China fires 2 missiles one after the other ahead of Taikonaut landing

(ORDO NEWS) — China launched two rockets from different spaceports just six hours before the longest-running taikonaut mission successfully landed.

The China National Space Administration launched two missions on Friday (April 15) when a Long March 3B rocket lifted off from the Xichang Space Center carrying Zhongxing 6D communications satellites.

The launch took place at 12:00 GMT from a spaceport located in the southwestern Chinese province of Sichuan.

“The Zhongxing 6D satellite is a dedicated radio and television broadcasting satellite developed by the Fifth Academy of the China Aerospace Science and Technology Corporation,” China Aerospace Science and Technology Corporation (CASC) officials said in a statement.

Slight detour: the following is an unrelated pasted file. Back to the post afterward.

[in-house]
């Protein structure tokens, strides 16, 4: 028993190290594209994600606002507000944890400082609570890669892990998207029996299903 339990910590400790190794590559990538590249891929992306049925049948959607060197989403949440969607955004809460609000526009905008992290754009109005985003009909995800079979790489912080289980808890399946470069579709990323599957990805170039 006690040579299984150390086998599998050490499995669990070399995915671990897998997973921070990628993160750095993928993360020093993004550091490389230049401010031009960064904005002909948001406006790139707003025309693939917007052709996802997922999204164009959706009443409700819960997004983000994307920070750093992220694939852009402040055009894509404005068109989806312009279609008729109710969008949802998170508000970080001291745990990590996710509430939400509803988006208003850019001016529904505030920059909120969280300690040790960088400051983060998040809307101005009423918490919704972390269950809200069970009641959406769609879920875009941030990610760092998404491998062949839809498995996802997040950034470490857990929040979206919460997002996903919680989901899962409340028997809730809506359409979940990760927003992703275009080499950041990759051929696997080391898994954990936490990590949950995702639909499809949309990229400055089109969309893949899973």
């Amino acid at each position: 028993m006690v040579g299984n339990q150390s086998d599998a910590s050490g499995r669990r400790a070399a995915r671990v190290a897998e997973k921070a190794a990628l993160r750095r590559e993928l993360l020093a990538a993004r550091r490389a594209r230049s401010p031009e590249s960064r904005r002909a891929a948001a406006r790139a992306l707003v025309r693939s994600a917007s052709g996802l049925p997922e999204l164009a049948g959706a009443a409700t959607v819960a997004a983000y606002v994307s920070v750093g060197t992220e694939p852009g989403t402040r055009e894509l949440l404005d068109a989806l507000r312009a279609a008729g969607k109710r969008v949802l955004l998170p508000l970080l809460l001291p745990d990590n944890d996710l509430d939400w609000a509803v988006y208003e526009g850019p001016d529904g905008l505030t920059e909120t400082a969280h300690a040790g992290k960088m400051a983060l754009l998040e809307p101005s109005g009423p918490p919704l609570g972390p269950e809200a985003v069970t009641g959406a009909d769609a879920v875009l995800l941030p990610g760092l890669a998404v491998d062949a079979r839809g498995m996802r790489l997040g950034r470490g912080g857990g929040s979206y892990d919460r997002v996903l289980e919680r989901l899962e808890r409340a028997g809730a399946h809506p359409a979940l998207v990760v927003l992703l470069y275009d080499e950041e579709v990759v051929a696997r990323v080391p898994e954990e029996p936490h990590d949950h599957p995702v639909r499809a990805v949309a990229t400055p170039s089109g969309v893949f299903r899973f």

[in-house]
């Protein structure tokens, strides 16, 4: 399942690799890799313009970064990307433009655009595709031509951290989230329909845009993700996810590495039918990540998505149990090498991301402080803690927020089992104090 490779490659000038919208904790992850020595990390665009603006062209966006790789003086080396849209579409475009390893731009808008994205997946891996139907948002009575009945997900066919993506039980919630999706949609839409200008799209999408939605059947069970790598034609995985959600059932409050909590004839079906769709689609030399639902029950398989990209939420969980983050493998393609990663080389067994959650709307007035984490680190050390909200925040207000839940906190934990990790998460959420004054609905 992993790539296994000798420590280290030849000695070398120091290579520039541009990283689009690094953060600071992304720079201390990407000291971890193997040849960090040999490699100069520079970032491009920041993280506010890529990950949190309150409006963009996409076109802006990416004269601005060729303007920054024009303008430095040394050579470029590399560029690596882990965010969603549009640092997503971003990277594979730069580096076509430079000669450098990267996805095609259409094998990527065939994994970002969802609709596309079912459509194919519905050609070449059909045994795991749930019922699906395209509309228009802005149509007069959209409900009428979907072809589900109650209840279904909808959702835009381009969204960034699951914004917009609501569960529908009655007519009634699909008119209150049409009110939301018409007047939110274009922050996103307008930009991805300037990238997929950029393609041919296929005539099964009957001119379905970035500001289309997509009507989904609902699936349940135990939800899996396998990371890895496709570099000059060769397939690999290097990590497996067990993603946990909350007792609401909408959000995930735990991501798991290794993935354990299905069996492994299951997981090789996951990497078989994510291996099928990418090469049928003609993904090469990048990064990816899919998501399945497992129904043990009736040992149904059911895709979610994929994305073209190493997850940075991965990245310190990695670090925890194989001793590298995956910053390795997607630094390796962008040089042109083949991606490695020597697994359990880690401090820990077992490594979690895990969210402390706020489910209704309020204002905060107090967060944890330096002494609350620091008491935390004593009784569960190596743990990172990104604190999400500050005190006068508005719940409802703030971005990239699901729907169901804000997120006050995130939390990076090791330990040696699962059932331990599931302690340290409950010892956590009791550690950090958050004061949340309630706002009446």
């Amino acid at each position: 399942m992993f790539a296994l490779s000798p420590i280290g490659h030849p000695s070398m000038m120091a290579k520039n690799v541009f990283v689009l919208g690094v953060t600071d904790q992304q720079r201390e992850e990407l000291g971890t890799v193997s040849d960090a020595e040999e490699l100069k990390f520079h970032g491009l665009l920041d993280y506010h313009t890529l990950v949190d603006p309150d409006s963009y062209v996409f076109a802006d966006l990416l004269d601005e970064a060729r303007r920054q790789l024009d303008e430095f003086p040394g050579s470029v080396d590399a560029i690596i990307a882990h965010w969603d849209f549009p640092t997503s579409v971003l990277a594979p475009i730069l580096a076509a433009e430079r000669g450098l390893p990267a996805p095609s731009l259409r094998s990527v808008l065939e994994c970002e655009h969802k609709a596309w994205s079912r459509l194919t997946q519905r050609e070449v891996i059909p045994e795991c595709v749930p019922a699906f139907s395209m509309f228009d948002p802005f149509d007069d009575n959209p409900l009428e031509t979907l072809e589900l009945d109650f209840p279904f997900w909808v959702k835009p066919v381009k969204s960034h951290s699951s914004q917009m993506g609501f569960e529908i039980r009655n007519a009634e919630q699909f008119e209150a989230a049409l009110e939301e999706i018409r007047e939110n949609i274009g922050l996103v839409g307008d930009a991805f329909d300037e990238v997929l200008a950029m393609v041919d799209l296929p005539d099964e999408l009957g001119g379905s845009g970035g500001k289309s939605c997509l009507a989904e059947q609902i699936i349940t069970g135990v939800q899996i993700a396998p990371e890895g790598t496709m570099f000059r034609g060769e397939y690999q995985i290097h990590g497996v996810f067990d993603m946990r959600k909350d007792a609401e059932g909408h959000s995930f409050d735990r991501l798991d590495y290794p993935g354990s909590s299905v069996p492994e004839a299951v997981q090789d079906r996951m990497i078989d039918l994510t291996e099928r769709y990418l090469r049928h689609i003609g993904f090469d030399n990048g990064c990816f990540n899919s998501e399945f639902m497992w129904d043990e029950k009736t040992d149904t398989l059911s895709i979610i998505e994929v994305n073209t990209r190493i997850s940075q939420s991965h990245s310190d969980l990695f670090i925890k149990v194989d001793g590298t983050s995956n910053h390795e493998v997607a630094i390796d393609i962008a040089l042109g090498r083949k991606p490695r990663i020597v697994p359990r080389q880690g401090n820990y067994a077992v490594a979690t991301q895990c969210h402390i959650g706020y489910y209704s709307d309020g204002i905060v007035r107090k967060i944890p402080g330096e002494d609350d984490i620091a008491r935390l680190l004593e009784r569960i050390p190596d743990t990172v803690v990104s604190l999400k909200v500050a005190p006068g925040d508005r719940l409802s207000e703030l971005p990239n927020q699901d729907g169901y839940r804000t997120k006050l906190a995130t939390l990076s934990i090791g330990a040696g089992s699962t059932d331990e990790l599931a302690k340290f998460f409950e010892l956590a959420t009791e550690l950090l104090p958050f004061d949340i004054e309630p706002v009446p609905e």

The satellite will replace China’s older China Star 6A satellite and will provide high-definition video, radio and television programs in the South China Sea, Southeast Asia and the Pacific Islands, CASC said.

Just over six hours later, at 18:16 GMT, a Long March 4C rocket launched a new atmospheric monitoring satellite from the Taiyuan Space Center into orbit.

The satellite uses a laser radar system, or lidar, and is designed to monitor air quality for “atmospheric monitoring, crop assessment, and agricultural disaster monitoring,” according to China’s state news service Xinhua.

Both launches took place on the eve of the successful landing of the Chinese spacecraft Shenzhou-13, which brought home three taikonauts from the Tianhe main module.

The landing, which took place at 03:56 GMT on April 16, completed a six-month mission to Tiangong for Shenzhou-13 taikonauts Zhai Zhigang, Wang Yaping and Ye Guangfu.

The taikonauts spent 182 days aboard the Tianhe main module on a mission that included two spacewalks, including China’s first female taikonaut, and more than 20 scientific experiments and educational programs.

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